An Eritrean in Ethiopia: Teddy Love’s story

In 2016 Ethiopia welcomed nearly 800,000 refugees, with Eritreans forming the third largest group. Most Eritrean refugees live in camps along the country’s border, but last year around 20,000 were granted special permission to live in urban areas. There is more freedom for refugees outside the camps, but there are still restrictions on work and limited ways to earn a living. For some, their only hope is to apply for resettlement in America or Canada, where there are more opportunities for work and education. Gabriel Pecot tells the story of one Eritrean refugee’s search for a country.

My first meeting with Teddy Love took place at a glitzy hotel in Addis Ababa.

I was tired, just back from the north of Ethiopia, where I had been reporting on Eritreans living in a refugee camp close to the border. I wanted to tell the story of Eritrean refugees in the city too, and Teddy was an interesting case: a refugee trying to make a living through his music. I had been in communication with Teddy by phone, but I wasn’t sure what to expect or if he would even turn up.

Teddy waltzed into the lobby like a rock star, with a huge smile and masses of self-confidence. He launched into the conversation, ruminating at great length on love, understanding, bridges, suffering, freedom, passion, family and a better world. Maybe this is what it would have been like to interview Lionel Richie in 1985 after the release of ‘We are the World’?  But I’m a sceptical journalist, and after two hours I thought: ‘Who is this guy? He can’t be real.’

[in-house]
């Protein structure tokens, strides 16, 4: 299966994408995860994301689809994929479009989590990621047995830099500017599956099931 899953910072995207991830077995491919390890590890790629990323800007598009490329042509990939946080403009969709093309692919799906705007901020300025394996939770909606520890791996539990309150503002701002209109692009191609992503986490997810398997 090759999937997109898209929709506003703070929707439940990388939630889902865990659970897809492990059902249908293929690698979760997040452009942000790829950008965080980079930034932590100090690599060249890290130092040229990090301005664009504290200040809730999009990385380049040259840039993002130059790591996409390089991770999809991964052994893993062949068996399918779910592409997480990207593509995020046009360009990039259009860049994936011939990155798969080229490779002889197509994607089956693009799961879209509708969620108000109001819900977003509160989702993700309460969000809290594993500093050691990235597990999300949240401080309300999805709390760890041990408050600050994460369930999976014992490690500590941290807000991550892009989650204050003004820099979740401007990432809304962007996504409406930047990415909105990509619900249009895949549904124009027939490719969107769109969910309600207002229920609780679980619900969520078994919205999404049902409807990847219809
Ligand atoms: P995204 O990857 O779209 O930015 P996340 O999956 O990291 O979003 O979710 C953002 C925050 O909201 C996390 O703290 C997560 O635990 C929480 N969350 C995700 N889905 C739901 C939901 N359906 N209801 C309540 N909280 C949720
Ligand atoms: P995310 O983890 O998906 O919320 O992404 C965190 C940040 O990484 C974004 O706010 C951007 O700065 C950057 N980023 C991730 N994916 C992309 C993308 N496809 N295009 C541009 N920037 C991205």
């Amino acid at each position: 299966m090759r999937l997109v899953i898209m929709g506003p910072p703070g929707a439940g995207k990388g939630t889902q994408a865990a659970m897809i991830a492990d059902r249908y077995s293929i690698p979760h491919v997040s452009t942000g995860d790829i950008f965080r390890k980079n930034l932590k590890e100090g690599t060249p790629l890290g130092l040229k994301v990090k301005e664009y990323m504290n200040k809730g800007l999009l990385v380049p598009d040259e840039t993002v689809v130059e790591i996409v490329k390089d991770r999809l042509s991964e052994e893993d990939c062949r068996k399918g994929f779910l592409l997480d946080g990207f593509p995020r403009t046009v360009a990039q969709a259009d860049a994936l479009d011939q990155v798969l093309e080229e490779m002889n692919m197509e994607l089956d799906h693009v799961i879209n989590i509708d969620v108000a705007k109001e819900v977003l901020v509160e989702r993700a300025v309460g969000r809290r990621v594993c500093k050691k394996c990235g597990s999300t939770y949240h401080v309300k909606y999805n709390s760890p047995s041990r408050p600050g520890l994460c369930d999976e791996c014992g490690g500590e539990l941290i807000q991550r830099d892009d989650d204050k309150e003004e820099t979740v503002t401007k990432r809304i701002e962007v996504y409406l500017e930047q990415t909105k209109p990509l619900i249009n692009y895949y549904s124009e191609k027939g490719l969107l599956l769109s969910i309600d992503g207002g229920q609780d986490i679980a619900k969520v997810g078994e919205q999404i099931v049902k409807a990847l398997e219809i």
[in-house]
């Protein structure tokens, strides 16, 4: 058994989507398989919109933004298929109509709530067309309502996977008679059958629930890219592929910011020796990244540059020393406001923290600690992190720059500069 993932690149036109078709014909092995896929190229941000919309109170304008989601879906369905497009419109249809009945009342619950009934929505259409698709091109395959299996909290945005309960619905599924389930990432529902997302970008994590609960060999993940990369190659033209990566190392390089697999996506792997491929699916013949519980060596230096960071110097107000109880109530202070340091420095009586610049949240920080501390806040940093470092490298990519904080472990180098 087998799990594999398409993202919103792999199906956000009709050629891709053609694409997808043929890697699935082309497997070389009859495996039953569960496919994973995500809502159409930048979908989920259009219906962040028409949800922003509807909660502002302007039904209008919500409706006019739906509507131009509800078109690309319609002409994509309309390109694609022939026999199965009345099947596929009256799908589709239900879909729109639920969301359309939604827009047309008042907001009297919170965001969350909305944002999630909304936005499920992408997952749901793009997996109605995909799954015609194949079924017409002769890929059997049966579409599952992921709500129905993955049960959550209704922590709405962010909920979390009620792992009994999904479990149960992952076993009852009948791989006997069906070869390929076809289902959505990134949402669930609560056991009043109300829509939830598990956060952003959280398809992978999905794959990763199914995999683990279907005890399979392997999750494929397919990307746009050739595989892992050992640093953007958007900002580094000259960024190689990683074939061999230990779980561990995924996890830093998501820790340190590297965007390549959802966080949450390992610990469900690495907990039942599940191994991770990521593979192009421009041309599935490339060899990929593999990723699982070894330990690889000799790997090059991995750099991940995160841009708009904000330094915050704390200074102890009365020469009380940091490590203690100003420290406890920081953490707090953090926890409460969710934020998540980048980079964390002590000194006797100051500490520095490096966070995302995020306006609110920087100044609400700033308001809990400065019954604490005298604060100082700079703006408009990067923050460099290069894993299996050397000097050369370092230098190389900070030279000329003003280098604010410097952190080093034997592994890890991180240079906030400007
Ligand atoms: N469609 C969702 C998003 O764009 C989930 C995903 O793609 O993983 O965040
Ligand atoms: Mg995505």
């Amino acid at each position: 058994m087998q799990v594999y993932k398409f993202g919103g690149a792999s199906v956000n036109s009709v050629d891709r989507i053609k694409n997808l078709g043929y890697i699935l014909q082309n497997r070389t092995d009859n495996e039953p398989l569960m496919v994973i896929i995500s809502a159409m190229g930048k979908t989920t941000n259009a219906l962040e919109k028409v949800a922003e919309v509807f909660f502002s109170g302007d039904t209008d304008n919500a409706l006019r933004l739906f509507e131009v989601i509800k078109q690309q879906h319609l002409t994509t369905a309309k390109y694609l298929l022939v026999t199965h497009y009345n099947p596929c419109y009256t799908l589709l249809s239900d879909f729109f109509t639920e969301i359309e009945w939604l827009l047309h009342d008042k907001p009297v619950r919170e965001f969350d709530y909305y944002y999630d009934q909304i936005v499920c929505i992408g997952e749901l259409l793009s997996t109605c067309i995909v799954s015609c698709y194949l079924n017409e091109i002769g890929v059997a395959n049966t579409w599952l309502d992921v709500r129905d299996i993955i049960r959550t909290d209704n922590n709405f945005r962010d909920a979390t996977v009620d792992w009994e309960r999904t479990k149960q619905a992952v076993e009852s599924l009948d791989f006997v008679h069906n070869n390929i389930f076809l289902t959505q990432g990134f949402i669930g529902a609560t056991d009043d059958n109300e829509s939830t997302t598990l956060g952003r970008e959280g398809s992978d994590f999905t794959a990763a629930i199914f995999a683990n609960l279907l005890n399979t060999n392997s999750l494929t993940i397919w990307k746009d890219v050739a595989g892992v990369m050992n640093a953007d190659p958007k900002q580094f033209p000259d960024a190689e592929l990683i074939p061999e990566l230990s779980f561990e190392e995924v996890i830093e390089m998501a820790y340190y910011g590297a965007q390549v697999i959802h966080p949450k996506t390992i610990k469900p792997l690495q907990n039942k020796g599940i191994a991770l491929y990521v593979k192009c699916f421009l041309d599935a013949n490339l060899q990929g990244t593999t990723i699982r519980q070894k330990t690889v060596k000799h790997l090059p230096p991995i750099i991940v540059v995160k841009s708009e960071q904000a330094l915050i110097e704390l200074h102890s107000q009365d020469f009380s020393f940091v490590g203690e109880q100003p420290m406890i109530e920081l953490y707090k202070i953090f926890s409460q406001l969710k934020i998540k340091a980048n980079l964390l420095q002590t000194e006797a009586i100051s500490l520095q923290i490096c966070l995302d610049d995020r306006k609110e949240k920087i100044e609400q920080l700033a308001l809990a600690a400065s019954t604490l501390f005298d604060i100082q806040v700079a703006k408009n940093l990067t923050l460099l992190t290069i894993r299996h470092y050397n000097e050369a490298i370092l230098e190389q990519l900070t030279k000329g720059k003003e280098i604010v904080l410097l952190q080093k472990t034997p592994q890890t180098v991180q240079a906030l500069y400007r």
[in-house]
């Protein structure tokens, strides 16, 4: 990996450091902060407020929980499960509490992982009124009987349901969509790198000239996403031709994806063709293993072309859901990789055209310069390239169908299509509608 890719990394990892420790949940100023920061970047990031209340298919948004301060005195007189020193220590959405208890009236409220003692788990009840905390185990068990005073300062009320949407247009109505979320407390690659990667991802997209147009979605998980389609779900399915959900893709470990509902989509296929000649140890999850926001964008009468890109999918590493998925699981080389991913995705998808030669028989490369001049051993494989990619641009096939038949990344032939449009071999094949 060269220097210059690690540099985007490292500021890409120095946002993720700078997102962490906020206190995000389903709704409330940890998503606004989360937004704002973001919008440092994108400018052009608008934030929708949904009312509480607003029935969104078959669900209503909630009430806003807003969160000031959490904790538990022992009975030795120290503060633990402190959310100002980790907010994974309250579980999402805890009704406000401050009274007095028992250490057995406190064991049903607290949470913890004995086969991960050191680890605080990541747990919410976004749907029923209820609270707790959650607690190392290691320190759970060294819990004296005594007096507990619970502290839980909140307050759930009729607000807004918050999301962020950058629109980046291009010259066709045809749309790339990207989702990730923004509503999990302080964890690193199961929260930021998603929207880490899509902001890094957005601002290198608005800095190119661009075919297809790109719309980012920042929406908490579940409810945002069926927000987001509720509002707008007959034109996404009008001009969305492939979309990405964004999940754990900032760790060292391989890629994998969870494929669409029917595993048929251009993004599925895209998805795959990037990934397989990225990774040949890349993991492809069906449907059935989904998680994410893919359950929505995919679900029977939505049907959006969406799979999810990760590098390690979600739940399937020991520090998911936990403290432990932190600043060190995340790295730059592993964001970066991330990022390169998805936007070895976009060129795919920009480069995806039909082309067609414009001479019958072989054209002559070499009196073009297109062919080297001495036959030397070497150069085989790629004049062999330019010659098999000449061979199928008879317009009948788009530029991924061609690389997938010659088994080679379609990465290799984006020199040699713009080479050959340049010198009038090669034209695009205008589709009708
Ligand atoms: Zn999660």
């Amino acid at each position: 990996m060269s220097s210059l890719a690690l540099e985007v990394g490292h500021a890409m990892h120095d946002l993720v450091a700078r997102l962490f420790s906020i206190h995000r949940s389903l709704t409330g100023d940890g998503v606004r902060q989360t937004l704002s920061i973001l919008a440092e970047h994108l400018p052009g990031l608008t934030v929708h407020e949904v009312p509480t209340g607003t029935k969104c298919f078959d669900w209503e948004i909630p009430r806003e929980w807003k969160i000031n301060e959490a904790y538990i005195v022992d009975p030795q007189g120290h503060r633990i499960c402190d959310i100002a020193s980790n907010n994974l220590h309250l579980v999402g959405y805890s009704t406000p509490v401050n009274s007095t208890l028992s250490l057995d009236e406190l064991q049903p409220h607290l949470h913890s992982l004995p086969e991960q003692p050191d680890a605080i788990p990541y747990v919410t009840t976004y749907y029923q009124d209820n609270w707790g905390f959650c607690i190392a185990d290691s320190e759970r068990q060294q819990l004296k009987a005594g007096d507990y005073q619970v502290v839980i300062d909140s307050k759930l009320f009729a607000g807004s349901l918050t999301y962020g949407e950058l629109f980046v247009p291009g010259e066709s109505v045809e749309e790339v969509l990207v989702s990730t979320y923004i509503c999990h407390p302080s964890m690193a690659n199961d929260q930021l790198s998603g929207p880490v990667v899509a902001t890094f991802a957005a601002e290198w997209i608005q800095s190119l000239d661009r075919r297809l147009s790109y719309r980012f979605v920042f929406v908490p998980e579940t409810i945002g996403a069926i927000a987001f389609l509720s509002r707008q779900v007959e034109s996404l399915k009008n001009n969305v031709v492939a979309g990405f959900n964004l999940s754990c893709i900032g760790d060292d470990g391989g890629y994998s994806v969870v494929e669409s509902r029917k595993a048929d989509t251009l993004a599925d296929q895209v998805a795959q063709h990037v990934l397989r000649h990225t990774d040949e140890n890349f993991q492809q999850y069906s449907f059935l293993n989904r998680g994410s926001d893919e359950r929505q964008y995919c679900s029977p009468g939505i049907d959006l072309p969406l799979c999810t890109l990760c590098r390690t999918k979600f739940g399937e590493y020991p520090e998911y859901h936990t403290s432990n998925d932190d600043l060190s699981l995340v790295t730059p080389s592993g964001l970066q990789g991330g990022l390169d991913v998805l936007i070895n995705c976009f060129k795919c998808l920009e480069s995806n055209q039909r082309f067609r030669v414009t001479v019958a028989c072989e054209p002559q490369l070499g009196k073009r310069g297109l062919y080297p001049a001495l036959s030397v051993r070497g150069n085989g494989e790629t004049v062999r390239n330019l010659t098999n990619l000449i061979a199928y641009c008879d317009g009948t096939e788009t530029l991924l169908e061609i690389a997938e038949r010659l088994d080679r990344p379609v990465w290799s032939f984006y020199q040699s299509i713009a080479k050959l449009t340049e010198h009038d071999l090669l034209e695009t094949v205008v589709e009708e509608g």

But after some digging, I discovered that he is real.

Tedros Atakliti AKA Teddy Love is an artist and a refugee. He faces a daily struggle to feed his small children, but that hasn’t weakened his passion for music as a vehicle for change. In Teddy’s world view music can transcend borders and unite people. And it seems to me that in these times of increased hate and hostility, it is worth listening to those who are fighting alone, those like Teddy who see against the odds, a better future for us all.


First published and commissioned by the Overseas Development Institute

Banner photo by Gabriel Pecot ©

Gabriel Pecot

Gabriel Pecot is a visual journalist based in Madrid. He began his professional career in 2007 as a staff photojournalist on the Spanish national newspaper Publico. In 2010, Gabriel joined Clarín as a contributor specializing in Europe and North Africa. He has produced and reported stories for the Associated Press, TIME, GEO, Discovery Channel, El País, El País Semanal, Univision, teleSur, among others. He also works with NGOs including the Overseas Development Institute, the Spanish Commission for Refugees (CEAR), the European Anti-Poverty Network, Oxfam, Intermon and porCausa. Gabriel’s images have been published in The New York Times, The Washington Post, The Guardian, Le Monde and Der Spiegel. His work has been awarded the 2011 Luis Valtueña Humanitarian Photography Prize, the 2014 Desalambre Video Journalism Award, and he has been nominated twice for the WPP Joop Swart Masterclass. Film festivals in the UK, Italy, Germany, Greece, Spain, Brazil and México have screened his short documentaries and multimedia stories.

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  • […] a few succeed, many are tortured and die along the way. What happens to those left behind? In a short documentary film Gabriel Pecot brings to life the story of Teddy Love, an Eritrean refugee working against the odds to create a better life for his family. Waiting & […]